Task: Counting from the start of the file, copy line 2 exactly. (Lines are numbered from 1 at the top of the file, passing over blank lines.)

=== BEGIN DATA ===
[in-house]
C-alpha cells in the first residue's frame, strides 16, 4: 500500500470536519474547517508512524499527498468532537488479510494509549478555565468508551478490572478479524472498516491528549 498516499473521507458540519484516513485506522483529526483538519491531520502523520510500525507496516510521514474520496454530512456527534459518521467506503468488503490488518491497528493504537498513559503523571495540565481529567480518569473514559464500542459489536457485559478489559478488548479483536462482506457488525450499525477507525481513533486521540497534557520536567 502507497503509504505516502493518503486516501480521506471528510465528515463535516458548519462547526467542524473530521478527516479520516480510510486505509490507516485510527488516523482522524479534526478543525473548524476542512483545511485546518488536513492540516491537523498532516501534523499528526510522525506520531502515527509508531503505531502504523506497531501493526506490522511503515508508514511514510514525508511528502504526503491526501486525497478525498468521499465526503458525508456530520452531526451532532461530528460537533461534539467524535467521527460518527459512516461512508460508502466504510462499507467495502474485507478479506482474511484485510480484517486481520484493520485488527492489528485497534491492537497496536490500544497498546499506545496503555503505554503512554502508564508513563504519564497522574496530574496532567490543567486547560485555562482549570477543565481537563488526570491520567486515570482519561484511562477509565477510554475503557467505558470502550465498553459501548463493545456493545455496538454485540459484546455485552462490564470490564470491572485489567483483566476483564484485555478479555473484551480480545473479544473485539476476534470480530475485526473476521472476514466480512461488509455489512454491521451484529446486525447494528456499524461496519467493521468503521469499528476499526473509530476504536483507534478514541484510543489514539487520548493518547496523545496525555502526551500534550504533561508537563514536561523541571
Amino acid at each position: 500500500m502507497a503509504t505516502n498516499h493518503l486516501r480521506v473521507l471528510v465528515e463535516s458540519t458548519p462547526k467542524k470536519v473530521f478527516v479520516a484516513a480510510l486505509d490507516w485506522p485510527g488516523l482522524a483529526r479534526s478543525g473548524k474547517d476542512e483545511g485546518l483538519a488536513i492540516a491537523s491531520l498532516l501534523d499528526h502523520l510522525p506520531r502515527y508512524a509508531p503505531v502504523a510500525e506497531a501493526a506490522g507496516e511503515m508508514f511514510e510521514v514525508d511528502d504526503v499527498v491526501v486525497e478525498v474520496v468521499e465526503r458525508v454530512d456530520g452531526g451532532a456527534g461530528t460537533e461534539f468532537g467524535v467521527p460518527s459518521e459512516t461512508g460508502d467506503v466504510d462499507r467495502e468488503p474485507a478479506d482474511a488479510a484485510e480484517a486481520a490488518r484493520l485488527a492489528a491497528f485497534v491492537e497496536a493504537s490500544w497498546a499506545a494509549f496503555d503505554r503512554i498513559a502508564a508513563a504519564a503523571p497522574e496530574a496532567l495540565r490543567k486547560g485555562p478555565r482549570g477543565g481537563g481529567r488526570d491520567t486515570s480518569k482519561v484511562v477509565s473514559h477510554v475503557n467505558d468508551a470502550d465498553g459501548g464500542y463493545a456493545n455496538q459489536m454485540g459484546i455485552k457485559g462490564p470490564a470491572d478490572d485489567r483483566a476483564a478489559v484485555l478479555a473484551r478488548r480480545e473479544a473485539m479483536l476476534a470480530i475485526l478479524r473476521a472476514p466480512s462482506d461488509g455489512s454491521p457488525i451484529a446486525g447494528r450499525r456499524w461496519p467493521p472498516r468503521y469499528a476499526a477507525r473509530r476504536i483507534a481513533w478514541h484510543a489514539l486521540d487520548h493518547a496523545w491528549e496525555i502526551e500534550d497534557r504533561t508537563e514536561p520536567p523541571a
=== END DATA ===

C-alpha cells in the first residue's frame, strides 16, 4: 500500500470536519474547517508512524499527498468532537488479510494509549478555565468508551478490572478479524472498516491528549 498516499473521507458540519484516513485506522483529526483538519491531520502523520510500525507496516510521514474520496454530512456527534459518521467506503468488503490488518491497528493504537498513559503523571495540565481529567480518569473514559464500542459489536457485559478489559478488548479483536462482506457488525450499525477507525481513533486521540497534557520536567 502507497503509504505516502493518503486516501480521506471528510465528515463535516458548519462547526467542524473530521478527516479520516480510510486505509490507516485510527488516523482522524479534526478543525473548524476542512483545511485546518488536513492540516491537523498532516501534523499528526510522525506520531502515527509508531503505531502504523506497531501493526506490522511503515508508514511514510514525508511528502504526503491526501486525497478525498468521499465526503458525508456530520452531526451532532461530528460537533461534539467524535467521527460518527459512516461512508460508502466504510462499507467495502474485507478479506482474511484485510480484517486481520484493520485488527492489528485497534491492537497496536490500544497498546499506545496503555503505554503512554502508564508513563504519564497522574496530574496532567490543567486547560485555562482549570477543565481537563488526570491520567486515570482519561484511562477509565477510554475503557467505558470502550465498553459501548463493545456493545455496538454485540459484546455485552462490564470490564470491572485489567483483566476483564484485555478479555473484551480480545473479544473485539476476534470480530475485526473476521472476514466480512461488509455489512454491521451484529446486525447494528456499524461496519467493521468503521469499528476499526473509530476504536483507534478514541484510543489514539487520548493518547496523545496525555502526551500534550504533561508537563514536561523541571